Stimulus package puts Europe on road to recovery
With the coronavirus pandemic hitting hard and Brexit on the horizon, the European Union’s recovery programme is a bold statement of unity.
3 min read
We’ve been keeping a careful eye on European equity since the earliest days of the pandemic. At the beginning of the year, economic momentum seemed to be on Europe’s side. As infection levels spread, however, growing concern about the impact on European companies – and Europe’s record of being slow at taking decisive action – led us to reduce our exposure.
Now, though, we’re adding to European companies once more. As well as having demonstrated a firm hand in dealing with infections, the recovery package announced by the European Commission last week could help the region’s markets bounce back.
The package has been a positive surprise for investors, not just due to its scale but also its implications for the future of the European Union (EU).
Coutts Head of Asset Allocation Lilian Chovin says, “The huge stimulus package and renewed political unity are a big motivation for investors to go back to Europe. While we do expect continued volatility – especially over the summer – Europe could have more upside surprises in the coming months.”
As always, nothing is guaranteed when investing and you run the risk of getting back less than you put in.
A new resolve from the EU
As we’ve previously noted, the coronavirus pandemic threw many of the divisions in the EU into sharp relief. On the one hand, the southern countries felt they took the brunt of the infections and deaths. On the other, any economic support was going to have to be paid for in large part by the richer countries. These two forces pulling in different directions threatened to deepen divisions in the union and push the states further apart.
What has happened, however, is quite the opposite. Thanks to a carefully negotiated settlement – led by Germany’s Chancellor Merkel and President Macron of France – the EU stands more united than it has been for several years.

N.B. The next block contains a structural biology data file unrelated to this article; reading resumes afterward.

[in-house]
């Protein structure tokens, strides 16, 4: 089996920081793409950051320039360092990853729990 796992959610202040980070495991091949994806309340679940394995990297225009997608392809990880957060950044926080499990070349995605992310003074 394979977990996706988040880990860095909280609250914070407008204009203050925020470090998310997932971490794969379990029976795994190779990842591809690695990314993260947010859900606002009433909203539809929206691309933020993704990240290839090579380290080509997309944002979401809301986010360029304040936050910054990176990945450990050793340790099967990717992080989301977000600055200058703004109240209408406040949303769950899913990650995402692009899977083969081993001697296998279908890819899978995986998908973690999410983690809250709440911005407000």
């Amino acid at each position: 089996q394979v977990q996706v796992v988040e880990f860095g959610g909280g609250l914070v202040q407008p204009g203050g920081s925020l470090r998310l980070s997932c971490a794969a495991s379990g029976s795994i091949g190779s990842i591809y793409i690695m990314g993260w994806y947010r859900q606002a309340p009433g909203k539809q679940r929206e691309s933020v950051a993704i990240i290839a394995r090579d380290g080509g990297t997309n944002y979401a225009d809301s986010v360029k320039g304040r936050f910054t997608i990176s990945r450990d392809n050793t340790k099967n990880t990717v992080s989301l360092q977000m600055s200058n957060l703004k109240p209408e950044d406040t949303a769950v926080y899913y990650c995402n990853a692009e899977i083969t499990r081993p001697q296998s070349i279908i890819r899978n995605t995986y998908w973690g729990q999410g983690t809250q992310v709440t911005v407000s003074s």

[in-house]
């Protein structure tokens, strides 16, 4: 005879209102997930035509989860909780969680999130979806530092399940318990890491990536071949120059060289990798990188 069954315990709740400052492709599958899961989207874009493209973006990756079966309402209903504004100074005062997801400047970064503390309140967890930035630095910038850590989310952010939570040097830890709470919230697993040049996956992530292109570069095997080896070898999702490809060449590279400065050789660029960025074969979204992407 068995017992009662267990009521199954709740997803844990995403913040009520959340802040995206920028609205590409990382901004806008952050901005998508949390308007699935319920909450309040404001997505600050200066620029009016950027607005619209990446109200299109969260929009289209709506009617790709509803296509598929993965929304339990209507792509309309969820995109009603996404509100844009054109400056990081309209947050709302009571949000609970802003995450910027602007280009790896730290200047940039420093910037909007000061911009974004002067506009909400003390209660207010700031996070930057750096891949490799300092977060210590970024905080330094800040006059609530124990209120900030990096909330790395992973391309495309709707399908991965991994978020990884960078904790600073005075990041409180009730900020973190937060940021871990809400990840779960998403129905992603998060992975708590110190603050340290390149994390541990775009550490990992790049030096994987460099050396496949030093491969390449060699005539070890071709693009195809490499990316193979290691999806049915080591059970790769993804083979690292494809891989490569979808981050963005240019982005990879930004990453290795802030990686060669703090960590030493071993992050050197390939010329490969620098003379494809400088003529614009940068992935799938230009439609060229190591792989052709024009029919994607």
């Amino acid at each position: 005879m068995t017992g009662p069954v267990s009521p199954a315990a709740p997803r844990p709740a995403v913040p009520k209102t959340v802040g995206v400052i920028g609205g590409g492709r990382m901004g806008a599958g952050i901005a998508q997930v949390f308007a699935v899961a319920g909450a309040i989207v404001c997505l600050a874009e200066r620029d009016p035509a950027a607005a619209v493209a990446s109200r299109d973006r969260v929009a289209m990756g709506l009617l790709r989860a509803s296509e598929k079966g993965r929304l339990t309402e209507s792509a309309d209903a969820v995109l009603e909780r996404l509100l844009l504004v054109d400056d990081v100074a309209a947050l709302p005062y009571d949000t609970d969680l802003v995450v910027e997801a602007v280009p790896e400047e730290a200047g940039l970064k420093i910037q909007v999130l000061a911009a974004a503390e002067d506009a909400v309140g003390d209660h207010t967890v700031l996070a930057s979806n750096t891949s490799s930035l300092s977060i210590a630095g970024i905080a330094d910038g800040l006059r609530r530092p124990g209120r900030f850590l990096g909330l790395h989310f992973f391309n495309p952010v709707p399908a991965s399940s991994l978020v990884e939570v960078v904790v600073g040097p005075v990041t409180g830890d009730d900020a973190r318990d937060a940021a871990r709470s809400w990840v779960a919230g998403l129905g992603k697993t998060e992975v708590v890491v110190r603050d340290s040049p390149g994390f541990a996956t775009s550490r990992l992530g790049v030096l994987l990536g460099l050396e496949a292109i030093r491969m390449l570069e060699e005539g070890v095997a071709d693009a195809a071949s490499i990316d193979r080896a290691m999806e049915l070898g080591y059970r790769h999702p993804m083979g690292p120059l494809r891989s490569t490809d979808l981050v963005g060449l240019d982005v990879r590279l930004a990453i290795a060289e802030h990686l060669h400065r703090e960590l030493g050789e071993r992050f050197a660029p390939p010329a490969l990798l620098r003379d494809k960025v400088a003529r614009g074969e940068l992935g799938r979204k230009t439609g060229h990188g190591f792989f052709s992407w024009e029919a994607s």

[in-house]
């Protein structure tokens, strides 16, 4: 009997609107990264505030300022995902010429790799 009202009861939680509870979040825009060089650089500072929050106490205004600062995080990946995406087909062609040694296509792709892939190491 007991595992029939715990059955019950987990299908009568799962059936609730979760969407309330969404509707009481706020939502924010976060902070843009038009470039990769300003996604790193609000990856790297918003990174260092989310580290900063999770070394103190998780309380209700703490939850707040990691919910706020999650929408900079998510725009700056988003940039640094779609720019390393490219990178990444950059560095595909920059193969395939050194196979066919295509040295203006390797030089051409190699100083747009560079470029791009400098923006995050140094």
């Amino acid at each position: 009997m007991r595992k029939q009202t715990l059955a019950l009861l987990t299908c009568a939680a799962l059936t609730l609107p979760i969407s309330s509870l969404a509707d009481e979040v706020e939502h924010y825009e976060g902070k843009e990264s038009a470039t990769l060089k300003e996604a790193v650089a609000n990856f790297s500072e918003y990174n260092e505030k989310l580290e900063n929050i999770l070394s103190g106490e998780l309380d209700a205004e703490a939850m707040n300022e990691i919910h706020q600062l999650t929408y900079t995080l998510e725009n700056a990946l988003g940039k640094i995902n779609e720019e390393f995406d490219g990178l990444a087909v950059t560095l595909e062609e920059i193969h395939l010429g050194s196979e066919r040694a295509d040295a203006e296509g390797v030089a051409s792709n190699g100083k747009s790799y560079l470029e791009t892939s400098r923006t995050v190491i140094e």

What’s in the package?
The €750 billion stimulus package is split between €390 billion of grants to support the areas that have been worst affected, and €360 billion in low-cost loans available for businesses to help them through the recovery period.
As important as the scale of the package, however, is how it’s being funded, and what that says about the future of the EU. Member nations will collectively borrow funds from the capital markets to fund the package, making them all collectively responsible for the debt.
While this sounds like a bit of a boring footnote, it’s actually a major step forward for EU unity. Sharing debt responsibility in this way is a big development that the EU has avoided thus far, and has previously been seen by many as a step towards a ‘United States of Europe’.
While it’s not likely to lead to a European super-state in the near future – or at all, in fact – it demonstrates that there’s political will to get the member states of the EU to work more closely on economic development.
Lilian says, “That’s important to investors because it creates a potentially more favourable environment for European companies. With close co-operation across European national borders and less chance of a break-up down the line, companies could find it easier to grow and develop and – ultimately – increase earnings for shareholders.”
The green agenda
A key part of the agreement is that almost a third of the funding has been set aside for projects that tackle climate change. Combined with the EU’s commitment to focus its €1 trillion long-term budget – also announced last week – on sustainable projects over the next seven years, this means the EU is engaging on the biggest green stimulus in history.
We’re likely to see many European companies take on projects to improve the environment and change how they operate to reduce their carbon footprint. This will help us fulfil our own target to reduce the carbon emissions in our portfolios by 50% by 2030.
Not all plain sailing yet
Europe nonetheless has some way to go before it’s business as usual. As we’ve seen with the UK’s announcement of quarantine for travellers arriving from Spain, the pattern of infections can still disrupt the European economy. The hospitality sector in Spain relies heavily on UK tourist trade so this will be a blow for the Spanish economy.
“We could see these spikes in infection and international reaction have an impact on individual countries. In addition, we’ve yet to see what the autumn and winter could bring in terms of a second wave and further lockdown measures,” says Lilian.
Despite this, the recovery package could be enormously positive for the longer-term prospects of European equity, supporting our moves to increase our allocation.
When investing, past performance should not be taken as a guide to future performance. The value of investments, and the income from them, can go down as well as up, and you may not recover the amount of your original investment.